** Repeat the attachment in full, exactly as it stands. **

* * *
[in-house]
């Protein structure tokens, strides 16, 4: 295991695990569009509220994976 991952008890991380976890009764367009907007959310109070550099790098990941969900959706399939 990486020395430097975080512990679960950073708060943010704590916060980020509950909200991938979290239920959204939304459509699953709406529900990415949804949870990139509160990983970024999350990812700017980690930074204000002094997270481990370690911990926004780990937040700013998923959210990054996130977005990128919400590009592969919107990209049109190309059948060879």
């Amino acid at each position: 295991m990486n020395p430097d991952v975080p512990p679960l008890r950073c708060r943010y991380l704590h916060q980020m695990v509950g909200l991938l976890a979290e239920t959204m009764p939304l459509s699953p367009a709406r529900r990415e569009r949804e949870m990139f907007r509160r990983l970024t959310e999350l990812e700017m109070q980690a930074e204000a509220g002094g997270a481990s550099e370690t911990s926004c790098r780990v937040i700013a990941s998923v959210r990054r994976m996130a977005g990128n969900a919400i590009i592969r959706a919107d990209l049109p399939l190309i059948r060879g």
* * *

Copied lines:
[in-house]
């Protein structure tokens, strides 16, 4: 295991695990569009509220994976 991952008890991380976890009764367009907007959310109070550099790098990941969900959706399939 990486020395430097975080512990679960950073708060943010704590916060980020509950909200991938979290239920959204939304459509699953709406529900990415949804949870990139509160990983970024999350990812700017980690930074204000002094997270481990370690911990926004780990937040700013998923959210990054996130977005990128919400590009592969919107990209049109190309059948060879």
């Amino acid at each position: 295991m990486n020395p430097d991952v975080p512990p679960l008890r950073c708060r943010y991380l704590h916060q980020m695990v509950g909200l991938l976890a979290e239920t959204m009764p939304l459509s699953p367009a709406r529900r990415e569009r949804e949870m990139f907007r509160r990983l970024t959310e999350l990812e700017m109070q980690a930074e204000a509220g002094g997270a481990s550099e370690t911990s926004c790098r780990v937040i700013a990941s998923v959210r990054r994976m996130a977005g990128n969900a919400i590009i592969r959706a919107d990209l049109p399939l190309i059948r060879g």